This is our original paper proposal, which we sent to Jeff on 5/28/2013.
Inconsistent XML as a barrier to reuse of Open Access Content
In this paper, we will describe the current state of some of the tagging of articles within the PMC Open Access subset. As a case study, we will use our experiences developing the Open Access Media Importer, a tool to harvest content from the OA subset and automatically upload it to Wikimedia Commons.
Tagging inconsistencies stretch across several aspects of the articles, ranging from licensing to keywords to the MIME types of supplementary materials. While all of these complicate large-scale reuse, the unclear licensing statements required us to implement text mining-like algorithms in order to accurately determine whether or not specific content was compatible with reuse on Wikimedia Commons.
Besides presenting examples of incorrectly tagged XML from a range of publishers, we will also explore past and current efforts towards standardization of license tagging, and we will describe a set of recommendations for generators of content on how best to tag certain data so that it is both compatible with existing standards, and consistent and machine-readable.
The Open Access Media Importer is an automated bot, developed under a grant from Wikimedia Deutschland, that harvests multimedia content from open access repositories, and uploads that content to Wikimedia Commons. Once in Wikimedia Commons, those multimedia files are very easy to insert into Wikipedia pages, and to be reused on a wide variety of other wikis.
Currently, the OAMI harvests content from the PMC Open Access Subset. Since most articles in the subset are actually not Open Access (in the sense of being free to reuse, revise, remix and redistribute), the bot scans the XML sources of new articles for those articles that are. It then checks whether these have multimedia files in their supplementary materials. If so, they are downloaded, converted and uploaded to Wikimedia Commons.
We discovered that automatically discerning these licensing terms and reuse rights was non-trivial. In the XML available from PMC, licensing metadata is not expressed consistently across journals, and sometimes not even across different articles of the same journal. For example, in many cases the URI identifying the Creative Commons license was contradicted by the human-readable text. In others, the license text contained typographical errors, or was given in the <copyright-statement> element rather than the <license>.
These problems necessitated the development of a fairly sophisticated text-mining module that examined both the machine-readable URI in the <license> element, as well as the human-readable expressions, so as to determine the publisher’s intent. Because of Wikimedia Commons’ strict enforcement of proper licensing, it was important that this module be conservative: false positives being much less acceptable than false negatives. The inconsistency and number of errors that we found in the existing subset would seem to indicate that because of these constraints, there is a fair amount of content that could legitimately be uploaded to Wikimedia Commons but can not reliably be identified by automated tools like the OAMI. This does a disservice to those who released their material with reuse-friendly licenses, often in the hopes of having it be used as widely as possible.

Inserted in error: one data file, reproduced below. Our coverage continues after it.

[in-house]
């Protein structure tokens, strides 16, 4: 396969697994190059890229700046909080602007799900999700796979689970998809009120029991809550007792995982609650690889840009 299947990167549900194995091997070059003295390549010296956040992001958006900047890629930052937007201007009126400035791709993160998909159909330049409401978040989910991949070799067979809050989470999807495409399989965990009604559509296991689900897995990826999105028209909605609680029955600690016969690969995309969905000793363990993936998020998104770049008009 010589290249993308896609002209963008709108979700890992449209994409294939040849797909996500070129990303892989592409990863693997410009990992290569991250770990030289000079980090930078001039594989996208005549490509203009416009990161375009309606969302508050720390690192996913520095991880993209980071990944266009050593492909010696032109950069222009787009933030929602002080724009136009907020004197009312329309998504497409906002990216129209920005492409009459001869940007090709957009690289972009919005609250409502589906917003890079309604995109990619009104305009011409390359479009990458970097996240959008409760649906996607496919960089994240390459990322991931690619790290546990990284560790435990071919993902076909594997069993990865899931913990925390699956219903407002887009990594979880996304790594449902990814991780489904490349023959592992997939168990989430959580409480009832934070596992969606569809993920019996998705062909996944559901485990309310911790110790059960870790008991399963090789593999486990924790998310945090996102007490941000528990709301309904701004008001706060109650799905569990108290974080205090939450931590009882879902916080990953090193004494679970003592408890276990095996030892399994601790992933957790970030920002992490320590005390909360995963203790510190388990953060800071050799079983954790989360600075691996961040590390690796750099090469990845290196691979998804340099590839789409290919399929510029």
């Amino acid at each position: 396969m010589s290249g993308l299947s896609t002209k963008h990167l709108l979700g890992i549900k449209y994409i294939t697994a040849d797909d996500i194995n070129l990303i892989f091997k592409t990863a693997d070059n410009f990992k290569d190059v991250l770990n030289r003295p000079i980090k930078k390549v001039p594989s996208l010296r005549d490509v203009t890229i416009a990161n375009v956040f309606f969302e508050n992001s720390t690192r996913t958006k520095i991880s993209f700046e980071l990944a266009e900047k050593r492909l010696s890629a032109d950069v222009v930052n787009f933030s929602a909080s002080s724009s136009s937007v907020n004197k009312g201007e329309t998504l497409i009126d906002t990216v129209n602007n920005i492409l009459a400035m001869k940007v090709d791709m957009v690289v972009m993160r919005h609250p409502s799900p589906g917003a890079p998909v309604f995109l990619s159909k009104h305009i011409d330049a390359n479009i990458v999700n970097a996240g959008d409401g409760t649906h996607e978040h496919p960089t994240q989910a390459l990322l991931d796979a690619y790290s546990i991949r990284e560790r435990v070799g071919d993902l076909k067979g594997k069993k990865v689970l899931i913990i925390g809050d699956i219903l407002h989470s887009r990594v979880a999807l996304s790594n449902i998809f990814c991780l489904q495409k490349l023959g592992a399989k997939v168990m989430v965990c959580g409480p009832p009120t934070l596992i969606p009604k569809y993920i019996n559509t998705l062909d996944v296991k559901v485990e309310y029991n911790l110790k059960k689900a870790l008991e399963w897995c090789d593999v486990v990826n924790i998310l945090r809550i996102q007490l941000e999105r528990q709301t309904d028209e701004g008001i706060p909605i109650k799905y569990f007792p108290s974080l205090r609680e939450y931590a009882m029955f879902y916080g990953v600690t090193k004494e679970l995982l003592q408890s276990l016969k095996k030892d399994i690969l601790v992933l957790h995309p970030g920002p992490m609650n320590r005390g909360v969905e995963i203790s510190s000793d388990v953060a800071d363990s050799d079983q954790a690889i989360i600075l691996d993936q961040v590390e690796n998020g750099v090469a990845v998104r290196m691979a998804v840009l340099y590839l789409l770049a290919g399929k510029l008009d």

There have been a number of efforts to standardize the expression of license metadata (e.g. Creative Commons REL and ONIX-PL), and we welcome these efforts as well as the ongoing NISO initiative with a similar scope. However, standards can only act as such if they are implemented consistently.
In addition to the problems with communicating the licensing terms, the MIME types of supplementary materials are frequently not indicated properly and keywords are used inconsistently, which again reduces discoverability and translates into extra efforts before any reuse becomes possible.
We will thus end by discussing some more long-term prospects for enhancing the discoverability of reuseable open-access content, combined with practical recommendations for how the current situation might be improved.
- PMC Tagging Guidelines should be more strict, especially for articles included in the Open Access Subset:
- check for a closed set of recognized URIs in license/@xlink:href, and issue a warning if there’s no match.
- incorporate checks for consistency between human-readable and machine-readable license data.
PMC should provide some mechanism for feeding back all the information derived from this project back into their system (and the search-by-license functionality in particular), so that others don’t have to duplicate the effort.
If keywords are supplied (e.g. using the <subject> tag), it is current practice to select them for the article as a whole. In order to increase the discoverability of non-text materials in both the articles and their supplementary materials, it would be desirable to expand this system such that individual components can be tagged separately.
(Names, affiliations, and a short biography for authors).
Daniel Mietchen, Wikimedian in Residence on Open Science, Open Knowledge Foundation Germany
Daniel Mietchen is a biophysicist and a consultant to Open Access publishers on matters of publishing technology, including XML-based workflows.
Chris Maloney, software developer at PMC (Contractor with A-Tek, Inc.)
Chris Maloney is a web developer working for NCBI’s PMC and Bookshelf resources. He has worked with XML technologies for over ten years.
Nils Dagsson Moskopp
Nils Dagsson Moskopp is a philosophy student, blogger and programmer with focus on web development.